The Election: What Do Black Women Think?

When faced with a choice between Clinton and Obama, what do black women do?  Do they vote their race? Do they vote their gender?  All the reporters want to know…. 

So what are African-American women talking about when the cameras aren’t watching or, more importantly, what are we telling the media that is not being fairly reported? African-American women are talking about the issues!  

We talk about the vision that each candidate has for leading this country. We enthusiastically discuss the possibility that real, positive change will come from this election. We even parse the policy distinctions in the candidates’ positions on education, creating jobs and ending the war in Iraq.

Sometimes, the issues we talk about do deal with aspects of gender and racial identity. We debated Sen. Hillary Clinton’s statement implying that Martin Luther King’s civil rights movement did not fulfill its promise until Lyndon Johnson signed the Civil Rights Act. We argue and marvel at the significant generational divide in the African-American community that is being exposed by this election process.

If you listen closely to the women in the news features at the beauty shops, they are commenting on these issues, even when the voice-over in the same feature is telling you that the women are discussing whether it’s more important to have the first woman or the first black president. 

What? Huh? They talk about the issues? If only somebody would listen. (For more, see Danielle Holley-Walker’s column here. Thanks, Jender-Parents, the for the link!)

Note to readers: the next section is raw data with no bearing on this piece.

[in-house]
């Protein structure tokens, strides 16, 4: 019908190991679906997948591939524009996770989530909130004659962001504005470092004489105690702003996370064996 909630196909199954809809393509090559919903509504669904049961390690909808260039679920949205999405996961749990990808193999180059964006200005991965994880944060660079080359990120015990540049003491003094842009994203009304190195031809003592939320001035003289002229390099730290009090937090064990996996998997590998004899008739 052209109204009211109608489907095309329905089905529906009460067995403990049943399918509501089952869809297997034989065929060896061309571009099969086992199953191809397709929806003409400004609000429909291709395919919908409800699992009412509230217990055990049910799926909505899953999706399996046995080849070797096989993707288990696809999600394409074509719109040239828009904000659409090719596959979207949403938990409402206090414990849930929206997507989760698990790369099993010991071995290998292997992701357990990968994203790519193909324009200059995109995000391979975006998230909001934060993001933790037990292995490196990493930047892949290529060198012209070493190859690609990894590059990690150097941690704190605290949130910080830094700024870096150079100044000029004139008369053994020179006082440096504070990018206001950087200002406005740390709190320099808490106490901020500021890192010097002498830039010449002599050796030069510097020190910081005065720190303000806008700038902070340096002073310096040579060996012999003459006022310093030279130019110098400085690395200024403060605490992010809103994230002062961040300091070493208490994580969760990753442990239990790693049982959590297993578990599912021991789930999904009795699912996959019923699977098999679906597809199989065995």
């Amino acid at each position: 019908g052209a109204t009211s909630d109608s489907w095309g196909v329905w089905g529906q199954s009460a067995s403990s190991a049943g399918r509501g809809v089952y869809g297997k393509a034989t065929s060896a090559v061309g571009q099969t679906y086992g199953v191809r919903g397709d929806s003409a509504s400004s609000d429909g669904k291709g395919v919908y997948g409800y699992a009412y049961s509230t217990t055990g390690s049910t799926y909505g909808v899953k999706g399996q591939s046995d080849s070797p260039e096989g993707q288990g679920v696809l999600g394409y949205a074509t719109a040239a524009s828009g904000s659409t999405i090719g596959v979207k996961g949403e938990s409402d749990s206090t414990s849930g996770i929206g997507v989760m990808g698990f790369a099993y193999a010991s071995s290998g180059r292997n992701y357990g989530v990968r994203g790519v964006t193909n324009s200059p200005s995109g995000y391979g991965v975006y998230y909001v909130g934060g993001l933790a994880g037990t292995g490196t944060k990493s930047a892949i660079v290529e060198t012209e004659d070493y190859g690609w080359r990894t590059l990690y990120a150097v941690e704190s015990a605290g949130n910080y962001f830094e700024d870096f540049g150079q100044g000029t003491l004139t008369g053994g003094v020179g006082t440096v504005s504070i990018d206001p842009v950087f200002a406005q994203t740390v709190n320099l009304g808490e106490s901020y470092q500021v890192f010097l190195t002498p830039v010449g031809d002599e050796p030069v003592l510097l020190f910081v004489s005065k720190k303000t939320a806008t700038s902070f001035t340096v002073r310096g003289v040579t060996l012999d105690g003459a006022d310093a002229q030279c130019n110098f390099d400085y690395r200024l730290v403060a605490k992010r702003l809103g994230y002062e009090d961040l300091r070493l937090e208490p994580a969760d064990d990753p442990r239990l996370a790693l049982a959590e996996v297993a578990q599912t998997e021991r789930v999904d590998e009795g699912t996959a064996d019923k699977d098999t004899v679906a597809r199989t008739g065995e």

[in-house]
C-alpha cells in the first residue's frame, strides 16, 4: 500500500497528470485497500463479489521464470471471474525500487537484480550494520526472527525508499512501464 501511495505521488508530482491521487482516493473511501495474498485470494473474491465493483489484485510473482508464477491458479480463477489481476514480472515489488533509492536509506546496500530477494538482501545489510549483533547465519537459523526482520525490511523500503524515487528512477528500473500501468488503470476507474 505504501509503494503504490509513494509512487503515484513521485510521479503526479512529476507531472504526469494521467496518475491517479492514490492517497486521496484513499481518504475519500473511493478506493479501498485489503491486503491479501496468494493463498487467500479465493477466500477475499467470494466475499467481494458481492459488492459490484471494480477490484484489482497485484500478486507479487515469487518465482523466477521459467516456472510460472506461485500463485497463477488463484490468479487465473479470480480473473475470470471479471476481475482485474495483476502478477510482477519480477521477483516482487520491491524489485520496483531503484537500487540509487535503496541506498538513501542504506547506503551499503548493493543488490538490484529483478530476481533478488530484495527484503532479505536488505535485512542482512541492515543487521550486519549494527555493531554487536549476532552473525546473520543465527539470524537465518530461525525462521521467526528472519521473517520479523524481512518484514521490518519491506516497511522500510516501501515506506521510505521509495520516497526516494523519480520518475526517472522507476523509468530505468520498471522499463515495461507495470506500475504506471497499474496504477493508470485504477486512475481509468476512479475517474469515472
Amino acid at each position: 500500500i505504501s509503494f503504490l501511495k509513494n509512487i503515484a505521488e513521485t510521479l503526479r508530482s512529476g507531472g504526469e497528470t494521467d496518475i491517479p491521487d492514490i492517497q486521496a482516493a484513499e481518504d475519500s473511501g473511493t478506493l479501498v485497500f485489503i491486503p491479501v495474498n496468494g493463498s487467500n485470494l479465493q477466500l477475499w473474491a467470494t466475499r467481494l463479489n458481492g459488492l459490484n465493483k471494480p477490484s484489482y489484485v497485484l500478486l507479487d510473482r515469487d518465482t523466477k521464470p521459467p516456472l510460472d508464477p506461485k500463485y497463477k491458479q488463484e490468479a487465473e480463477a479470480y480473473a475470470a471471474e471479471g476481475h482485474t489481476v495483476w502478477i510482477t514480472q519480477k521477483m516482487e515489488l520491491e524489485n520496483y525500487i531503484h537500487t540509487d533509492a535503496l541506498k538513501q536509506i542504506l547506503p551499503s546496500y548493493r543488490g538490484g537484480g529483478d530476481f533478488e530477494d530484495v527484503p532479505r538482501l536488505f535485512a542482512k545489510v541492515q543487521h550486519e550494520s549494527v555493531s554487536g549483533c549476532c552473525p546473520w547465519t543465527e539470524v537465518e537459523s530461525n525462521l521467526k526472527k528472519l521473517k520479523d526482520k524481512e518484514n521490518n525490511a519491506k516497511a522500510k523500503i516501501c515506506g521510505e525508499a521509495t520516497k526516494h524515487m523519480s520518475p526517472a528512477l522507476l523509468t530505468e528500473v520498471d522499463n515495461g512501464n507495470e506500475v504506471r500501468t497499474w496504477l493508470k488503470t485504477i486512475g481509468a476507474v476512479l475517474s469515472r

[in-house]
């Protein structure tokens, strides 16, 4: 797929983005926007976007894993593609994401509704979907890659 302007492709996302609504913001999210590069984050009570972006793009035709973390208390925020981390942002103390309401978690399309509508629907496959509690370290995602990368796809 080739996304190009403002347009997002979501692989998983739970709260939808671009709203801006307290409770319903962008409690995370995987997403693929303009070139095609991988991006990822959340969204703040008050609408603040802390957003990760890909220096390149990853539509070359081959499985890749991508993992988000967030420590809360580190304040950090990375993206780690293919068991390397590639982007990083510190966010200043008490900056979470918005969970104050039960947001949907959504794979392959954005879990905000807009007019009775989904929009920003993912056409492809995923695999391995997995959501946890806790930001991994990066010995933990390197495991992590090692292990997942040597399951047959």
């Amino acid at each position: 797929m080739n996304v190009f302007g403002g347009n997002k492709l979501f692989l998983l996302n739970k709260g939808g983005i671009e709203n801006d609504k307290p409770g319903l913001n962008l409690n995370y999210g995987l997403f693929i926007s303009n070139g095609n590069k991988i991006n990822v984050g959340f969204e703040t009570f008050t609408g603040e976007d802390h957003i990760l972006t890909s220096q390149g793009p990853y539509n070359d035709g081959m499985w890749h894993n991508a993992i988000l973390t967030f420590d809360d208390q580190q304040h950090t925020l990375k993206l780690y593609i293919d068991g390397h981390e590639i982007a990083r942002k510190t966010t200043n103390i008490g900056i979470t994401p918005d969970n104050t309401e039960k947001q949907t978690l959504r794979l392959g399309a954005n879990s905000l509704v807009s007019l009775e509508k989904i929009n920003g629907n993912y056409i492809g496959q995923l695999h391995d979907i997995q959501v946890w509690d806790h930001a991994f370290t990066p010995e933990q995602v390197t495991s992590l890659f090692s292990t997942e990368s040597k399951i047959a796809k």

6 thoughts on “The Election: What Do Black Women Think?

  1. Loved to read this post… I would also love to know more in detail what African-American women think about those issues in detail, within the perspective of the reality of their lives.

  2. Adridic, ditto here. In a more perfect world, there might be more of that in the media.

    Thanks, Jender, for a great post.

  3. Has anyone noticed that Obama fails to acknowledge the fact that his mother was white? Has he erased her geneology from his history/experience? Is he the “progressive” he claims to be – what kind of change does he espouse and for whom?

  4. I agree, Jender. I haven’t had the impression he is denying it, and, as many commentators have said, he does not want to run as a black candidate. The Clintons obviously want him to be identified as black.

  5. Obama has made references to the fact that he is a black candidate . How many is many commentators, and who are they? The Clintons accused Obama of playing the race card.

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